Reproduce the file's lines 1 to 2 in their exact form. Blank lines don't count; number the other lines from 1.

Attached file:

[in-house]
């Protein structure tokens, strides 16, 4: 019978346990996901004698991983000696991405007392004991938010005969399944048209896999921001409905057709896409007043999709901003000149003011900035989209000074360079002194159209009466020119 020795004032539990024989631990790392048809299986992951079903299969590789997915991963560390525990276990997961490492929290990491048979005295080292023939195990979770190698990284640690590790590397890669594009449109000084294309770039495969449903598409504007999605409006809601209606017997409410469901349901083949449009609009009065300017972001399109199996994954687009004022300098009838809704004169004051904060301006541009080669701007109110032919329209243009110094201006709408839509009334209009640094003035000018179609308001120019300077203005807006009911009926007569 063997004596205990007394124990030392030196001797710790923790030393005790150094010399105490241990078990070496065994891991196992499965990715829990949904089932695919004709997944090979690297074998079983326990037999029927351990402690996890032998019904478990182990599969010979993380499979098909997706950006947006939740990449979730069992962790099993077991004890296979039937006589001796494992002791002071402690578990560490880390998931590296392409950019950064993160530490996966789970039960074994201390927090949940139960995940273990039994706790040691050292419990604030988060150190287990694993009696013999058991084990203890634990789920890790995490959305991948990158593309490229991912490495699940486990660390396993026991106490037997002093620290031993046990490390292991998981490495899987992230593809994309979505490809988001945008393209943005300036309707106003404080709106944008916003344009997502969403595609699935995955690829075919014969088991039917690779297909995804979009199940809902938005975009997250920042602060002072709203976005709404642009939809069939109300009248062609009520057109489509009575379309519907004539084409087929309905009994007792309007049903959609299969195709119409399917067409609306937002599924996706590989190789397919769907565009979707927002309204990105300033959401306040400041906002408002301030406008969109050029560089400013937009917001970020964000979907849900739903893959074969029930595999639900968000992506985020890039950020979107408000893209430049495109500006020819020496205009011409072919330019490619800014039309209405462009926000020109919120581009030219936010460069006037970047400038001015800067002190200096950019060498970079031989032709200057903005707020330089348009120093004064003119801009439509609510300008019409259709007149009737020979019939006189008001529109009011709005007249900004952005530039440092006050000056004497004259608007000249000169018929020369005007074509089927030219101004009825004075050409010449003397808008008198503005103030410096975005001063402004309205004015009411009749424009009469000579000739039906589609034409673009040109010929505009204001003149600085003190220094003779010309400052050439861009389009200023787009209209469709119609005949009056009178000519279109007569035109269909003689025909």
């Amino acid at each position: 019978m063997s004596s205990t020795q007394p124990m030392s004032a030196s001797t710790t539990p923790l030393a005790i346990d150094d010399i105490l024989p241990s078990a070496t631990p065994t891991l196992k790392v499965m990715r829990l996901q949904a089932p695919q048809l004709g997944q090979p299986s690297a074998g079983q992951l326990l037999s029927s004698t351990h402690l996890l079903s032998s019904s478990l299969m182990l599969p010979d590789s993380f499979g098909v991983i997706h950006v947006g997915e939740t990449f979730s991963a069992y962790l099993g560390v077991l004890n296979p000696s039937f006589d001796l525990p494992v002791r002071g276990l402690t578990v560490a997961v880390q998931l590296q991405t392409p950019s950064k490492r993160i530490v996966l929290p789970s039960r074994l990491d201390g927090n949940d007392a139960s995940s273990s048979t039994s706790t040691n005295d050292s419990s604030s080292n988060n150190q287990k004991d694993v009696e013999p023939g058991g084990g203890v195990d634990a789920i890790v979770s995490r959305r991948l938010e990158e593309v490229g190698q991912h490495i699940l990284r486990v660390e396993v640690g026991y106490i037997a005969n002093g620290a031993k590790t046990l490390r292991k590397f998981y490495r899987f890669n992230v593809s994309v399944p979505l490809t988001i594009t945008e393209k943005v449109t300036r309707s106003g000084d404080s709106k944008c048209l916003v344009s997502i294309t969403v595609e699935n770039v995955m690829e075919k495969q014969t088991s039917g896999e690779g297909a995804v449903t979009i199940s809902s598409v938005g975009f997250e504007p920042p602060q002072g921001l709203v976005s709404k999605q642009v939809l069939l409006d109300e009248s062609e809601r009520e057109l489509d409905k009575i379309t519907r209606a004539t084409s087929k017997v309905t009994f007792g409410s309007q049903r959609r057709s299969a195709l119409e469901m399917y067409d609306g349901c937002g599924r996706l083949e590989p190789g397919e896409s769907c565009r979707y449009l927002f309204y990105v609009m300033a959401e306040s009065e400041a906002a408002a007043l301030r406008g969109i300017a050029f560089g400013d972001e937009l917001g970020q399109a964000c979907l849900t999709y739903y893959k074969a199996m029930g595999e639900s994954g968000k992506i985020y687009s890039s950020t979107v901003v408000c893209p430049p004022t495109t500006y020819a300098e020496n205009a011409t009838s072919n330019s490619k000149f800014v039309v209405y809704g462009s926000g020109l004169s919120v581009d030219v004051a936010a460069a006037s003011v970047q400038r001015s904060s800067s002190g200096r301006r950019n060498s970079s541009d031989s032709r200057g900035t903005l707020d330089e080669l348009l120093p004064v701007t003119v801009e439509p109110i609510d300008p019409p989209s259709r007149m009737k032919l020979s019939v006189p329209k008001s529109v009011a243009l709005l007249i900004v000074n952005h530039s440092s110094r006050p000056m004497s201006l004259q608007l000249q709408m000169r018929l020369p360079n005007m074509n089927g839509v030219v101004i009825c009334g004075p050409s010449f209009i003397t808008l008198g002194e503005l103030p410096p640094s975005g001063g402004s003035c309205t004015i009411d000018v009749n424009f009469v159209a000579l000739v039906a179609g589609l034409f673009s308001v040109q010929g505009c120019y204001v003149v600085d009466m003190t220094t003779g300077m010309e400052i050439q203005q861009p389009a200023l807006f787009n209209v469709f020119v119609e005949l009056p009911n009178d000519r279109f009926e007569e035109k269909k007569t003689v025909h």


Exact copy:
[in-house]
């Protein structure tokens, strides 16, 4: 019978346990996901004698991983000696991405007392004991938010005969399944048209896999921001409905057709896409007043999709901003000149003011900035989209000074360079002194159209009466020119 020795004032539990024989631990790392048809299986992951079903299969590789997915991963560390525990276990997961490492929290990491048979005295080292023939195990979770190698990284640690590790590397890669594009449109000084294309770039495969449903598409504007999605409006809601209606017997409410469901349901083949449009609009009065300017972001399109199996994954687009004022300098009838809704004169004051904060301006541009080669701007109110032919329209243009110094201006709408839509009334209009640094003035000018179609308001120019300077203005807006009911009926007569 063997004596205990007394124990030392030196001797710790923790030393005790150094010399105490241990078990070496065994891991196992499965990715829990949904089932695919004709997944090979690297074998079983326990037999029927351990402690996890032998019904478990182990599969010979993380499979098909997706950006947006939740990449979730069992962790099993077991004890296979039937006589001796494992002791002071402690578990560490880390998931590296392409950019950064993160530490996966789970039960074994201390927090949940139960995940273990039994706790040691050292419990604030988060150190287990694993009696013999058991084990203890634990789920890790995490959305991948990158593309490229991912490495699940486990660390396993026991106490037997002093620290031993046990490390292991998981490495899987992230593809994309979505490809988001945008393209943005300036309707106003404080709106944008916003344009997502969403595609699935995955690829075919014969088991039917690779297909995804979009199940809902938005975009997250920042602060002072709203976005709404642009939809069939109300009248062609009520057109489509009575379309519907004539084409087929309905009994007792309007049903959609299969195709119409399917067409609306937002599924996706590989190789397919769907565009979707927002309204990105300033959401306040400041906002408002301030406008969109050029560089400013937009917001970020964000979907849900739903893959074969029930595999639900968000992506985020890039950020979107408000893209430049495109500006020819020496205009011409072919330019490619800014039309209405462009926000020109919120581009030219936010460069006037970047400038001015800067002190200096950019060498970079031989032709200057903005707020330089348009120093004064003119801009439509609510300008019409259709007149009737020979019939006189008001529109009011709005007249900004952005530039440092006050000056004497004259608007000249000169018929020369005007074509089927030219101004009825004075050409010449003397808008008198503005103030410096975005001063402004309205004015009411009749424009009469000579000739039906589609034409673009040109010929505009204001003149600085003190220094003779010309400052050439861009389009200023787009209209469709119609005949009056009178000519279109007569035109269909003689025909």